Performance Monitoring

Sentry allows you to monitor the performance of your application, showing you how latency in one service may affect another service, and letting you pinpoint exactly which parts of a given operation may be responsible. To do this, it captures distributed traces consisting of transactions and spans, which measure individual services and individual operations within those services, respectively. You can learn more about this model in our Distributed Tracing docs.

Enabling Tracing

To get started automatically sending traces you can:

  • Set a uniform sample rate for all transactions, by setting the traces-sample-rate option in your SDK config to a number between 0 and 1. (For example, to send 20% of transactions, set traces-sample-rate to 0.2.)
  • Control the sample rate dynamically, based on the transaction itself and the context in which it's captured, by providing a function to the traces-sampler config option.

Or alternatively:

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import io.sentry.Sentry;

Sentry.init(
  options -> {
    options.setDsn("https://examplePublicKey@o0.ingest.sentry.io/0");
    // To set a uniform sample rate
    options.setTracesSampleRate(1.0);
    // OR if you prefer, determine traces sample rate based on the sampling context
    options.setTracesSampler(
        context -> {
          // return a number between 0 and 1
        });
  });

If either of these options is set, tracing will be enabled in your app, and transactions will start getting captured automatically. (The two options are meant to be mutually exclusive, but if you do set both, traces-sampler will take precedence.)

As you're getting tracing set up, we recommend setting traces-sample-rate to 1, so all created transactions are sent to Sentry. Once you're done with testing, though, you'll probably want to consider either lowering your traces-sample-rate value, or switching to traces-sampler, which will allow you to set the sample rate individually for each transaction. Without sampling, automatically-captured transactions can add up quickly. (The Spring Boot integration, for example, will send a transaction for every request made to the server.) Sampling allows you to send representative data without overwhelming either your system or your Sentry transaction quota.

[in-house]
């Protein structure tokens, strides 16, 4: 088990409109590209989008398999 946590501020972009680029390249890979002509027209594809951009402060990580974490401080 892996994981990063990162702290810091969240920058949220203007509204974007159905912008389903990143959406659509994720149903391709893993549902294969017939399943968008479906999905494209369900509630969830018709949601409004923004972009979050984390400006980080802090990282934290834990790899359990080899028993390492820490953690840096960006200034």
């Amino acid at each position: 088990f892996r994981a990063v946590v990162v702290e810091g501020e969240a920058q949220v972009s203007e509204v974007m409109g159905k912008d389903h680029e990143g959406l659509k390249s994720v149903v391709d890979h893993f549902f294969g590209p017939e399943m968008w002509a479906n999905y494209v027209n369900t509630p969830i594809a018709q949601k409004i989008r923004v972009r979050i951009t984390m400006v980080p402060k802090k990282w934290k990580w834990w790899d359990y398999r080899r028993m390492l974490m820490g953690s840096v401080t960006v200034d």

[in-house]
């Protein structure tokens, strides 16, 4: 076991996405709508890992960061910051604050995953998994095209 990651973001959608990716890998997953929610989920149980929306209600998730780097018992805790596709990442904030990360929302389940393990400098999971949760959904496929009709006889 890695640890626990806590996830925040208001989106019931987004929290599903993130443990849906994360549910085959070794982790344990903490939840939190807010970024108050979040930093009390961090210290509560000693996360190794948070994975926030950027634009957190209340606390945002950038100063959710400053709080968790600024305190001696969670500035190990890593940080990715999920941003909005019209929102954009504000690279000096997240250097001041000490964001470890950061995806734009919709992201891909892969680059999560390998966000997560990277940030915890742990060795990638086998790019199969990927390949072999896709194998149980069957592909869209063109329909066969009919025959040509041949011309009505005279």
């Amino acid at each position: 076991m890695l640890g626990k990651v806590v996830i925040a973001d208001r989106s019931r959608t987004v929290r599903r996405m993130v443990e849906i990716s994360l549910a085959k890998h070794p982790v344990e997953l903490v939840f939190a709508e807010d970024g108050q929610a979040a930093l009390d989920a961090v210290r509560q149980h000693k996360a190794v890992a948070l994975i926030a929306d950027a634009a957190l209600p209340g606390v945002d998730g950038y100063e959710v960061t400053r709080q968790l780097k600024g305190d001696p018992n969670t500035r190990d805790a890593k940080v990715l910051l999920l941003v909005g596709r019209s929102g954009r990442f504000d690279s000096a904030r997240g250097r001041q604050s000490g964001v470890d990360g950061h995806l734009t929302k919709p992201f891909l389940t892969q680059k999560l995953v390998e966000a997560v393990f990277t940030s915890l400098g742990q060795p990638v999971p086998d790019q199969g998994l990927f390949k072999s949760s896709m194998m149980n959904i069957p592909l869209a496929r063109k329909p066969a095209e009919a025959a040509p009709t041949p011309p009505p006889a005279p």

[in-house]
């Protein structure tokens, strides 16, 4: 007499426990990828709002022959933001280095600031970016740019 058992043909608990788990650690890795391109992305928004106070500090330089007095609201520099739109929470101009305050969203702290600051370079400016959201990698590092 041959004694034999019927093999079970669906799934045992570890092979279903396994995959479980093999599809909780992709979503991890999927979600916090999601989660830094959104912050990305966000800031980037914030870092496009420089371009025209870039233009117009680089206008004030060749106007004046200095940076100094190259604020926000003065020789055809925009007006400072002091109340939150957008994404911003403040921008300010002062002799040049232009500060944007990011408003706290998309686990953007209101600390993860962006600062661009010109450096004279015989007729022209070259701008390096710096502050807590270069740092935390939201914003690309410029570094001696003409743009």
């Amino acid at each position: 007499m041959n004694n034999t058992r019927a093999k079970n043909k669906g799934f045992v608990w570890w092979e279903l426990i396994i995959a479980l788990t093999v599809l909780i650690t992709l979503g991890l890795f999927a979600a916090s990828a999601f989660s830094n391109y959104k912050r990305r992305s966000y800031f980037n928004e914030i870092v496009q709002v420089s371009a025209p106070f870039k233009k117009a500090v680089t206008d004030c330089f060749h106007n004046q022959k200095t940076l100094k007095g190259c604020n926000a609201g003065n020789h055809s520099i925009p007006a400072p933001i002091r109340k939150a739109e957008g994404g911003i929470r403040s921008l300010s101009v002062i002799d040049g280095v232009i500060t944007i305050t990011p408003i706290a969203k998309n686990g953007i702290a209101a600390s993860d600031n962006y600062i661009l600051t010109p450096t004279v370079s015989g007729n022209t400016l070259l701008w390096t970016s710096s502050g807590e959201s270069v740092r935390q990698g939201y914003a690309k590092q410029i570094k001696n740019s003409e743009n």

You can learn more about the traces-sample-rate and traces-sampler options in Sampling Transactions.

Manual Instrumentation

To manually instrument certain regions of your code, you can create a transaction to capture them.

The following example creates a transaction for a scope that contains an expensive operation (for example, processOrderBatch), and sends the result to Sentry:

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import io.sentry.ITransaction;
import io.sentry.Sentry;
import io.sentry.SpanStatus;

// A good name for the transaction is key, to help identify what this is about
ITransaction transaction = Sentry.startTransaction("processOrderBatch()");
transaction.setOperation("task");
try {
    procesOrderBatch();
} catch (Exception e) {
    transaction.setThrowable(e);
    transaction.setStatus(SpanStatus.INTERNAL_ERROR);
} finally {